Why Does My Horse Chew at Her Bit?

By Jane Meggitt

Steve Mason/Photodisc/Getty Images

If your horse gently chews the bit occasionally, that's actually a good sign. She's relaxed and comfortable. If she's constantly and aggressively chewing the bit, that's another story. Solving the problem might be as simple as changing the bit or having work done on her teeth, or it could involve a lot of trial and error.

Equine Dentistry

If your horse constantly chews at the bit for no apparent reason, make an appointment with your veterinarian for a dental appointment, even if your horse is up-to-date on her annual teeth floating, or filing. If you use a nonveterinarian "equine dentist" to float your horse's teeth, it's possible her mouth needs more attention than such a practitioner can provide. Equine dentists aren't licensed to use sedatives on horses, so if a horse has a behavioral problem, they are limited in the work they can do. A veterinarian, especially one specializing in dentistry, can examine your horse's mouth fully to see what's bothering her. He can schedule corrective surgery or prescribe medication, if necessary.

The Right Bit

Finding the right bit for your horse is as much an art as a science. Young horses are generally started in mild snaffle bits. You have a choice of stainless steel, rubber, copper or other materials, along with differences in the types of snaffle. With bits, one size does not fit all. If your horse constantly chews or fusses with the bit, she might be telling you it's bothering her mouth. When choosing a bit, you must take into consideration the tongue thickness, the height of the palate, the mouth's width and the general shape of your horse's head. If your mare chews excessively on one type of bit, try a similar bit of another material or size to see if it makes a difference.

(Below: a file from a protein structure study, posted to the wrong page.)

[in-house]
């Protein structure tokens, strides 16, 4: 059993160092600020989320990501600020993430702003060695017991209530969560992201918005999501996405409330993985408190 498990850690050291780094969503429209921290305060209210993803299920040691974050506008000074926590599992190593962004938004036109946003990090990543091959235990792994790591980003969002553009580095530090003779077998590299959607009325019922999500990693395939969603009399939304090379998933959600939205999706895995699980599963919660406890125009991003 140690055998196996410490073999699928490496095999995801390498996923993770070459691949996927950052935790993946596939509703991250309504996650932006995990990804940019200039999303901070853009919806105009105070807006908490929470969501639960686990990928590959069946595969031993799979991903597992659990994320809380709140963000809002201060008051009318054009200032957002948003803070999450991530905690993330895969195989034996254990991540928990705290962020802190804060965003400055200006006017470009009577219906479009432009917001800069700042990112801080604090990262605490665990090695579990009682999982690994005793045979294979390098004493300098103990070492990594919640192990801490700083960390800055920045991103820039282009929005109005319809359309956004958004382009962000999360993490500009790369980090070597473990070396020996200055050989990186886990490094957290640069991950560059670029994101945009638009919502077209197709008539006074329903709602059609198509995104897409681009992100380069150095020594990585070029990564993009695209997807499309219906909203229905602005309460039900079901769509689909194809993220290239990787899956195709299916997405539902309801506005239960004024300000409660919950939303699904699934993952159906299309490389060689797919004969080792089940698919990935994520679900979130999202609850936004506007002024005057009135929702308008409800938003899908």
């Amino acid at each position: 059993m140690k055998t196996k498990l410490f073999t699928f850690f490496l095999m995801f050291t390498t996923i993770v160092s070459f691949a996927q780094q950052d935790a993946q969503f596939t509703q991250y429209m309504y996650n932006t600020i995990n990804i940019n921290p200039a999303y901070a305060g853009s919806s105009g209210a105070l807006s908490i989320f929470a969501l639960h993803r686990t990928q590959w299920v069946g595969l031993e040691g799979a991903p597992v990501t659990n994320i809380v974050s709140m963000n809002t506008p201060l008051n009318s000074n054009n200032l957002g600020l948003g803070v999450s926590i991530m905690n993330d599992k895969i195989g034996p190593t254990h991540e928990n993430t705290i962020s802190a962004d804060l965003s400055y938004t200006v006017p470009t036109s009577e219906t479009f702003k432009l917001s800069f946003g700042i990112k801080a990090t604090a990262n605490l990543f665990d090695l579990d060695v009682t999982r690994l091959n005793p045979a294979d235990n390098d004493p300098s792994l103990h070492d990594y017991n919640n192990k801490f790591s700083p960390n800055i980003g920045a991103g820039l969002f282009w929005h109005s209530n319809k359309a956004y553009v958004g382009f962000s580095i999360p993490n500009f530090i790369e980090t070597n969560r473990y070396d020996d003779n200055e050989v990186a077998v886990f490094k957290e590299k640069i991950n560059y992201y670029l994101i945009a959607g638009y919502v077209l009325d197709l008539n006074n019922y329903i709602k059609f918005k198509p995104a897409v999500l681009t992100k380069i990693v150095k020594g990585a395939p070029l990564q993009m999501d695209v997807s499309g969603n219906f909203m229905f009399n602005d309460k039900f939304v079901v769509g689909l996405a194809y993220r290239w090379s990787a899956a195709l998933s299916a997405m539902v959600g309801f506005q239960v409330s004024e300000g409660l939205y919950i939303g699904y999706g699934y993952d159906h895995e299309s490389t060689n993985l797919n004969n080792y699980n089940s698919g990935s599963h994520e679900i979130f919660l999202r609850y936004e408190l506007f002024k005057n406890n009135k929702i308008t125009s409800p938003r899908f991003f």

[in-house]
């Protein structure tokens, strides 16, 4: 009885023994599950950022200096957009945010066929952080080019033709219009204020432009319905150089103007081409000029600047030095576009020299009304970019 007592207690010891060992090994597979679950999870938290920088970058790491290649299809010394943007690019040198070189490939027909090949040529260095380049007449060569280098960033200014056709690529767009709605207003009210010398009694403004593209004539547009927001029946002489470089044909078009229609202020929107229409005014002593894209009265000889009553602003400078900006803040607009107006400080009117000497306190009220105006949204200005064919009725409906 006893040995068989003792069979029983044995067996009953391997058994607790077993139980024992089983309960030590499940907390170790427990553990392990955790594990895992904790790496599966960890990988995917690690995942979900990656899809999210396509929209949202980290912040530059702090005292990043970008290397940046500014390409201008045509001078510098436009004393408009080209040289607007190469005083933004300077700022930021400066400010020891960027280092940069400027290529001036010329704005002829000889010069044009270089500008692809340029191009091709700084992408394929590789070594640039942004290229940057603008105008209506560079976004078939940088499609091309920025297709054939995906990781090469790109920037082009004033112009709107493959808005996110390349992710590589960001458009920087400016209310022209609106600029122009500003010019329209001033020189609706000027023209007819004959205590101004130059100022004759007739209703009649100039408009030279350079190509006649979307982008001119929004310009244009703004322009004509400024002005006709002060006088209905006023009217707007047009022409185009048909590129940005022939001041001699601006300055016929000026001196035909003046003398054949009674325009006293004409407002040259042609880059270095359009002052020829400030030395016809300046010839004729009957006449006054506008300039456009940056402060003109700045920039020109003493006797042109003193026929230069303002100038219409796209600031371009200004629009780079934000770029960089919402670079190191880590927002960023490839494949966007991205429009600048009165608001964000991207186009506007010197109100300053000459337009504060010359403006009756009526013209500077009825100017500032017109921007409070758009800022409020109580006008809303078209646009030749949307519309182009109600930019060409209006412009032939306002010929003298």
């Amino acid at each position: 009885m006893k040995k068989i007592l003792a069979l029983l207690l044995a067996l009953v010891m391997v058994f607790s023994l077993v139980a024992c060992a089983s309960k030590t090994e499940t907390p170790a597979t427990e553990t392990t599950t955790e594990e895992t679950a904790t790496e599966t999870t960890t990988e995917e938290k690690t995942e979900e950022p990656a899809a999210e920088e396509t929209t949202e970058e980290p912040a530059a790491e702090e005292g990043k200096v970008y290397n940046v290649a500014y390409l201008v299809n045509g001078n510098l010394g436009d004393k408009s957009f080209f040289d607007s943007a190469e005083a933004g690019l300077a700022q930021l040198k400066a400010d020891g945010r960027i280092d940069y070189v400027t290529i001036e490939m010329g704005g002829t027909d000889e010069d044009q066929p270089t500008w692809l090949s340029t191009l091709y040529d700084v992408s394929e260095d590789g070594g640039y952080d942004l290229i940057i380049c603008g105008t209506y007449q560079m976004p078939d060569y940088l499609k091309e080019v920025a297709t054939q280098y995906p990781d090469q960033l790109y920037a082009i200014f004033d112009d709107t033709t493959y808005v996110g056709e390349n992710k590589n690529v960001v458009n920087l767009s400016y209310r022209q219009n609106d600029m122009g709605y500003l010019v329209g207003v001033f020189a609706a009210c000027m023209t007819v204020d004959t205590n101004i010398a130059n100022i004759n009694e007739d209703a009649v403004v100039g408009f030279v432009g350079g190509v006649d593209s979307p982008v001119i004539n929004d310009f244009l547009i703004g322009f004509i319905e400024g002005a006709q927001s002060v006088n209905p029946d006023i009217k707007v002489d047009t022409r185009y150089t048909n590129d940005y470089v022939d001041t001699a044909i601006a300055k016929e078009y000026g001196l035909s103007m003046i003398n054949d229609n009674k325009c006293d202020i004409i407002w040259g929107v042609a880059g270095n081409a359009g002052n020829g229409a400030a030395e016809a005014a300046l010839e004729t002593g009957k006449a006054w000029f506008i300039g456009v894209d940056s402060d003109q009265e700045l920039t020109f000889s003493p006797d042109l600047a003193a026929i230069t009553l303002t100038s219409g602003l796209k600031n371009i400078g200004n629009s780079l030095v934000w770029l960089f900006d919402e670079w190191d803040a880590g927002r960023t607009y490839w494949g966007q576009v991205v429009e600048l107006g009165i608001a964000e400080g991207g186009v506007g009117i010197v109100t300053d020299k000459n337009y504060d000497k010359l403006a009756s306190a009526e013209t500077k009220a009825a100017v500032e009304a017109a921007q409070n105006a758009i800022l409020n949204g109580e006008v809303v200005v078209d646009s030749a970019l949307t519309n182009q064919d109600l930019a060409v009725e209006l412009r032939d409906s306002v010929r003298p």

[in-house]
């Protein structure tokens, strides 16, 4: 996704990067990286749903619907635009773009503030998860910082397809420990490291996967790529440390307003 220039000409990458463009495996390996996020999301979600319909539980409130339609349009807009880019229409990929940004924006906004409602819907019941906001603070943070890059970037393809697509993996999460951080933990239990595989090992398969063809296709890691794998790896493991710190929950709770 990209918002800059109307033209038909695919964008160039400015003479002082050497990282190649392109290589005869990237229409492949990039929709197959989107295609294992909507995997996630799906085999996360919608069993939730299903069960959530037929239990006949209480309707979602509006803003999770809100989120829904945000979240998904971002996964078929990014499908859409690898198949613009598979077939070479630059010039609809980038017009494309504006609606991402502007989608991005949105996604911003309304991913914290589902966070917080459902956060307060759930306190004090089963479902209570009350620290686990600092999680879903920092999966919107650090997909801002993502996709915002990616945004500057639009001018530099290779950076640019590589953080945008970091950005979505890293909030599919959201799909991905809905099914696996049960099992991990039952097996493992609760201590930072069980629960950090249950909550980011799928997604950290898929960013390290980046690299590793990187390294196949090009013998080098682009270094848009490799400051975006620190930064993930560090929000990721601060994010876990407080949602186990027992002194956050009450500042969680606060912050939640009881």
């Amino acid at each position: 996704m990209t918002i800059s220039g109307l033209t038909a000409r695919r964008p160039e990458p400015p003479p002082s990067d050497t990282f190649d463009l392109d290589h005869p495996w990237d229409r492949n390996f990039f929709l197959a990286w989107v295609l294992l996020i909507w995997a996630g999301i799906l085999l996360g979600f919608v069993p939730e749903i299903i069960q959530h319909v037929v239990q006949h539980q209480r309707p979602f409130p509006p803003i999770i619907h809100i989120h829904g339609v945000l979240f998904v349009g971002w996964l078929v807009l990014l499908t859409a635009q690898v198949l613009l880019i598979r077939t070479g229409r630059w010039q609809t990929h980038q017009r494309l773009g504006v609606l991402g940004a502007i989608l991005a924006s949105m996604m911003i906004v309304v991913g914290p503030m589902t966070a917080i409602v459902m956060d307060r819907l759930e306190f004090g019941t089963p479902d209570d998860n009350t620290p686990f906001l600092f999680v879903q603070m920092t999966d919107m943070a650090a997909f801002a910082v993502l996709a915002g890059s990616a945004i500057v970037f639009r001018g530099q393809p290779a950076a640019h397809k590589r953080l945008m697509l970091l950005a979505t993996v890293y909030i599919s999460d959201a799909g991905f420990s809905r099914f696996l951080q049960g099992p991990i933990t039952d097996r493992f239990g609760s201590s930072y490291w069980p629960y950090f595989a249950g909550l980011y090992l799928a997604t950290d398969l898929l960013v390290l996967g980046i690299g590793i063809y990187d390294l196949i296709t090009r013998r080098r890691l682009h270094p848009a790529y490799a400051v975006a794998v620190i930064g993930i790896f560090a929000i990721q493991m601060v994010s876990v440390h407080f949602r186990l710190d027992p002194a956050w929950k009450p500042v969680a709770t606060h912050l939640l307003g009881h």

Green Horses

It's not uncommon for young, green horses to exhibit excessive bit chewing. The whole experience of training is new to them, as is having this metal or rubber object in their mouth, so the chewing can result from nervousness. Practical Horseman magazine recommends allowing young horses to become accustomed to the bit without having to deal with a rider or other training issues at the same time. It advises taking the reins and noseband off the bridle, then putting the remainder of the bridle with the bit on your horse. Leave her safely in a stall for about an hour so she can relax and hang out with the bit in her mouth. Keep an eye on her during this period. Many horses will stop the excessive chewing after a few of these daily sessions.

Going Bitless

If you're working with a trainer and a veterinarian on your horse's excessive chewing and nothing seems to work, consider using a bitless bridle. Some horses just don't like having a bit in their mouth and will perform better without one. The hackamore or bosal has long been used in western disciplines. These devices must be fitted carefully to the individual horse to be effective. They work by putting pressure on the nose and chin to guide and stop the horse. While the bitless bridle also works via pressure, it involves the entire head and does not inflict any type of pain response.

Photo Credits

  • Steve Mason/Photodisc/Getty Images

Author

Jane Meggitt has been a writer for more than 20 years. In addition to reporting for a major newspaper chain, she has been published in "Horse News," "Suburban Classic," "Hoof Beats," "Equine Journal" and other publications. She has a Bachelor of Arts in English from New York University and an Associate of Arts from the American Academy of Dramatics Arts, New York City.

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